The other major side effect experienced by patients after IOL implantation are visual disturbances. Reduced visual quality and visual phenomena such as halos, glare, and starbursts are characteristic of multifocal IOLs due to the light scatter that naturally occurs when transitioning between near and far zones . Patients with monofocal IOLs experienced less visual distortions and halos compared to patients with multifocal IOLs. In a prospective study of 95 eyes comparing multifocal IOLs to monofocal IOLs, 29% of multifocal patients reported glare while 25% reported halos, compared to 19% and 12% in the monofocal group, respectively. Accommodative IOLs as a whole produce less visual disturbances compared to multifocal IOLs. This can be explained by the design of the accommodative lens which contains a smooth central surface and acts to enhance near vision through movement in conjunction with ciliary muscle contraction. This is in contrast with multiple zones of optical power in a multifocal IOL that can result in scattering of light and visual disturbances. EDF lenses, while providing preserved visual quality with fewer halos, can still produce a relatively unique photic phenomenon generally described as starbursts.
Intraocular lenses produce high levels of satisfaction and freedom from spectacles. ReSTOR IOLs produced high levels of patient satisfaction, with 93.1% of patients reporting a positive change in vision, 88.2% reporting better postoperative vision, and 78% reporting resolution of their vision problems. In addition, spectacle-free rate improved significantly from just 6.4% preoperatively to 87.2% after ReSTOR implantation. Another prospective study using the ReSTOR IOL after bilateral refractive lens exchange, found that all patients reported satisfaction with their visual outcomes, but rated intermediate vision lowest. A study comparing the Tecnis diffractive IOL to the ReZoom refractive IOL found higher levels of patient satisfaction and less visual disturbances in the Tecnis group, but less reported problems with intermediate vision in the ReZoom group, despite no differences in near or distance uncorrected vision between the two groups. This may be explained by the nature of the two lenses, with diffractive lenses producing clear images at near and far with less-than-optimal intermediate vision, and refractive lenses improving vision at all distances. The Crystalens accommodative IOL produced good patient satisfaction with patients reporting adequate vision at all distances in order to complete activities of daily living, with the exception of needing reading glasses for fine newspaper print.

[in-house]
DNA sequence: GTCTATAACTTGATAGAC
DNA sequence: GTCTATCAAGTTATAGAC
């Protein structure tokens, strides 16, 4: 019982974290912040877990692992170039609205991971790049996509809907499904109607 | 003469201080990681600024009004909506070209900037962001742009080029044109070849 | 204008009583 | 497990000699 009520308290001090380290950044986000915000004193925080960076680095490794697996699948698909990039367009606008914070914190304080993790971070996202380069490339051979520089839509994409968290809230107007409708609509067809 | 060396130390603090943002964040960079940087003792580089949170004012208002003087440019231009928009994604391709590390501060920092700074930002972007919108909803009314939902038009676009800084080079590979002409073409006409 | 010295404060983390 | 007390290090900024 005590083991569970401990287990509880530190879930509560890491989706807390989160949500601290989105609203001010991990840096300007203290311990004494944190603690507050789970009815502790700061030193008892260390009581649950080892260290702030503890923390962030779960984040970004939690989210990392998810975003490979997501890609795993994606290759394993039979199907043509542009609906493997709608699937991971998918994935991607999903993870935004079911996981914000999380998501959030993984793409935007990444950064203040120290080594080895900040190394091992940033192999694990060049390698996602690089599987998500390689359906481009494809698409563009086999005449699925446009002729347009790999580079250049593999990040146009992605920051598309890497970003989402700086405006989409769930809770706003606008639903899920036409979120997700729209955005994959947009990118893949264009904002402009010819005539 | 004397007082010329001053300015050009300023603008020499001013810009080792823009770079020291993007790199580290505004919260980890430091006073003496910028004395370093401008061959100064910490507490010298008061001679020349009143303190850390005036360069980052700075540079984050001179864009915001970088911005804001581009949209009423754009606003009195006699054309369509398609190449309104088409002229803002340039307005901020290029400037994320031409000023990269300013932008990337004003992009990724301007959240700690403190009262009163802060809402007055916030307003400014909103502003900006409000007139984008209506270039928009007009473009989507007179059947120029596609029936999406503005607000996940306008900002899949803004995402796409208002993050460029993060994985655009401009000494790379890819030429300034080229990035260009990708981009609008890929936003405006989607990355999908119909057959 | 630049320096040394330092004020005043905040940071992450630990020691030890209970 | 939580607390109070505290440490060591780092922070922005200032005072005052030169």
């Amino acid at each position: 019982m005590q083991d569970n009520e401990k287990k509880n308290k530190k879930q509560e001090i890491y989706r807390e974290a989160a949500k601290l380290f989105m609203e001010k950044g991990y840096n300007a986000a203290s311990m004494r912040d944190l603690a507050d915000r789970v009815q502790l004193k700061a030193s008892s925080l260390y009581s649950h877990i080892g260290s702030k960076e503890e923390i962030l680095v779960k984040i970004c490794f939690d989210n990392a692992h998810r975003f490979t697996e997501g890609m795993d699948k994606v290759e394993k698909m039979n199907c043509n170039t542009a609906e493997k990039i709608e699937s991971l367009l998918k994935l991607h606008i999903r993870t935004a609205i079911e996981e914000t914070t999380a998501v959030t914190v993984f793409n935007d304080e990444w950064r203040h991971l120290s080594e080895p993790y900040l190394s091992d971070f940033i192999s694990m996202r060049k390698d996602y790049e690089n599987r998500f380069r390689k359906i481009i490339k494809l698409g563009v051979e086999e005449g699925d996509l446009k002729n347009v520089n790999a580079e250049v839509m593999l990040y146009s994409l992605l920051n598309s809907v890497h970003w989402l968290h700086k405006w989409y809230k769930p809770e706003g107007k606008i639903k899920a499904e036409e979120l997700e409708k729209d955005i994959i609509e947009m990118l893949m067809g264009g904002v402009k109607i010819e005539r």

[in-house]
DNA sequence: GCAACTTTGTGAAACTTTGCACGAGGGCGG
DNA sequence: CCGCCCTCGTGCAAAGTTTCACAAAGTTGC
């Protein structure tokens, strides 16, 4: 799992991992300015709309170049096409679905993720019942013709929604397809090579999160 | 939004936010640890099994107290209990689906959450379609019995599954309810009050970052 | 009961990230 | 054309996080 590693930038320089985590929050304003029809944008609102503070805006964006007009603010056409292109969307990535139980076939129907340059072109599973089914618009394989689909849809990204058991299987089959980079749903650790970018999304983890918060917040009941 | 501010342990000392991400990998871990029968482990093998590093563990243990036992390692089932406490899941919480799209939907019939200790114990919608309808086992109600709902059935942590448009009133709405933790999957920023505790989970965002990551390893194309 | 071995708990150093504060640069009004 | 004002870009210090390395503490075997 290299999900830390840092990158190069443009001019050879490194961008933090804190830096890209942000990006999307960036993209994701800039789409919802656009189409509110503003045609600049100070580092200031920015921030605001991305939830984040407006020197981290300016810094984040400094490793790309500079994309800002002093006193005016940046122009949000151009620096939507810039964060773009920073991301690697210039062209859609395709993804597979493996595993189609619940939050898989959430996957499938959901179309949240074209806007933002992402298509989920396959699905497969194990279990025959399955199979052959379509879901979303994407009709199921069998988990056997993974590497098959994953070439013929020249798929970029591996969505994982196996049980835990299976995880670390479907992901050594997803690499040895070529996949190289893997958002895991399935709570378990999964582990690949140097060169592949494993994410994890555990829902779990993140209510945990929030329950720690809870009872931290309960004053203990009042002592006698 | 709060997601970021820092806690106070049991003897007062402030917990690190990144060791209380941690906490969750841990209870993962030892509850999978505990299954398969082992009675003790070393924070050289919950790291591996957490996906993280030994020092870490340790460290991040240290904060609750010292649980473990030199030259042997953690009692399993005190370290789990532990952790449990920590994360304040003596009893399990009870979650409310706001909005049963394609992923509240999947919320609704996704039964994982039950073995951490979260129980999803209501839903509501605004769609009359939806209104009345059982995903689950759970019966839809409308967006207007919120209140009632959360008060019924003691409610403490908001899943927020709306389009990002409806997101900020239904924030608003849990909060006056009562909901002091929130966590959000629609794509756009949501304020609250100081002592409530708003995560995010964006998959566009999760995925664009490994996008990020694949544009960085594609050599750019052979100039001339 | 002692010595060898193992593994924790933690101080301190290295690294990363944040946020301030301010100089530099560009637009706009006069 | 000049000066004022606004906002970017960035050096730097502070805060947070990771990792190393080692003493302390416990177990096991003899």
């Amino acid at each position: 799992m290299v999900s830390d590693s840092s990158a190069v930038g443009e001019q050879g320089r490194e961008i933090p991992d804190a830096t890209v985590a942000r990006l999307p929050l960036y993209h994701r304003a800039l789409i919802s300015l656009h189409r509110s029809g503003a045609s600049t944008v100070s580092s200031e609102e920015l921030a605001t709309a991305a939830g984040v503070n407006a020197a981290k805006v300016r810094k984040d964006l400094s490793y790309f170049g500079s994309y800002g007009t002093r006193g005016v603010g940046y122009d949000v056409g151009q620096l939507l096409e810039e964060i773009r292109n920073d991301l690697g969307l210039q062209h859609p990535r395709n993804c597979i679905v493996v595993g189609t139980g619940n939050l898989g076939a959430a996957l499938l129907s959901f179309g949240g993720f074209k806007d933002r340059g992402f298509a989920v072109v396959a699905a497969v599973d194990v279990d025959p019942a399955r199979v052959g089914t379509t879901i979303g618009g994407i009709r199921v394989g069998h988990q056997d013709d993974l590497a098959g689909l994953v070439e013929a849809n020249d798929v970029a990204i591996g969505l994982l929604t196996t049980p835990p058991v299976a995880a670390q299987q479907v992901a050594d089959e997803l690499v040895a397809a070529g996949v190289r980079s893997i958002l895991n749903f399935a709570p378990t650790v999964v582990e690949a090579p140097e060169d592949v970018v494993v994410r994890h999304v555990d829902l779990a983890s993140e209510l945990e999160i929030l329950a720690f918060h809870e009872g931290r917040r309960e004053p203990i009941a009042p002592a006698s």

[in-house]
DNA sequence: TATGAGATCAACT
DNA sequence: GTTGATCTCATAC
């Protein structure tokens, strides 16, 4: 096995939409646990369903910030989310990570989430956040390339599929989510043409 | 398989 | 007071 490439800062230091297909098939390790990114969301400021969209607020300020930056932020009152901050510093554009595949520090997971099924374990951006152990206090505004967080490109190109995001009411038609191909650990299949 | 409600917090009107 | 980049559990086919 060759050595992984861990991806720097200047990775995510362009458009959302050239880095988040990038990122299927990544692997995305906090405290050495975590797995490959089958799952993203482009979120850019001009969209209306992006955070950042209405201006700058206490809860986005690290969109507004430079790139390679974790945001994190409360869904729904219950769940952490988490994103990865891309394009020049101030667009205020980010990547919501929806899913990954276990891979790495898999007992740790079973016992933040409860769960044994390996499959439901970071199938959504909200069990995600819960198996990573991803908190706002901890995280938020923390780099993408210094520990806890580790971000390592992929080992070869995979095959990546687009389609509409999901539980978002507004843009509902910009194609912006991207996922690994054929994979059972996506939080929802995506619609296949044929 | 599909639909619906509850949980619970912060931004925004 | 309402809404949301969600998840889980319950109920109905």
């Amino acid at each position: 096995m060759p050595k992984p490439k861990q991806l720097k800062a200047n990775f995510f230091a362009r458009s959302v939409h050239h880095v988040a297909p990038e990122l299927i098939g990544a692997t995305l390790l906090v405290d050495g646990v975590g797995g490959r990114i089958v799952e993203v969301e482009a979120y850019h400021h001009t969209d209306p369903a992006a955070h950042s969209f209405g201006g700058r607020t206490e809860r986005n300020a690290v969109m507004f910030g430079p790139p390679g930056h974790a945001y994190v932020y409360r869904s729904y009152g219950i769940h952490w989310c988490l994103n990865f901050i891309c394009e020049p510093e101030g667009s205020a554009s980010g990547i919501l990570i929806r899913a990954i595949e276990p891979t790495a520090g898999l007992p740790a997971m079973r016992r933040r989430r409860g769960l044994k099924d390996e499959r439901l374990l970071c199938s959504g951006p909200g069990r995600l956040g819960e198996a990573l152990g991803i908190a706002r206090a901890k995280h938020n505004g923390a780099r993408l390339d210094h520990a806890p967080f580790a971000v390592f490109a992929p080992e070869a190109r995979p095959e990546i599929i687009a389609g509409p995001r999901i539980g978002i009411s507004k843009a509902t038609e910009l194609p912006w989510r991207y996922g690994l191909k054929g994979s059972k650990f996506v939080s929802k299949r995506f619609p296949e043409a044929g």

Despite the high level of patient satisfaction with IOLs, studies have demonstrated that patients are no more satisfied with IOLs than with other correction strategies. In a meta-analysis of 20 clinical trials comparing multifocal and monofocal lenses, patients with multifocal IOLs were 3.6 times less likely to require spectacles compared to patients with monofocal IOLs. However, there was no difference in patient satisfaction between patients in the monofocal and multifocal groups., A prospective study comparing refractive lens exchange with multifocal IOL implantation to LASIK-induced monovision, found no significant difference in patient satisfaction or spectacle dependency between the two groups. Although the new generation multifocal IOLs are an effective means of presbyopic correction, patients seem to be no more satisfied with them than other corrective modalities.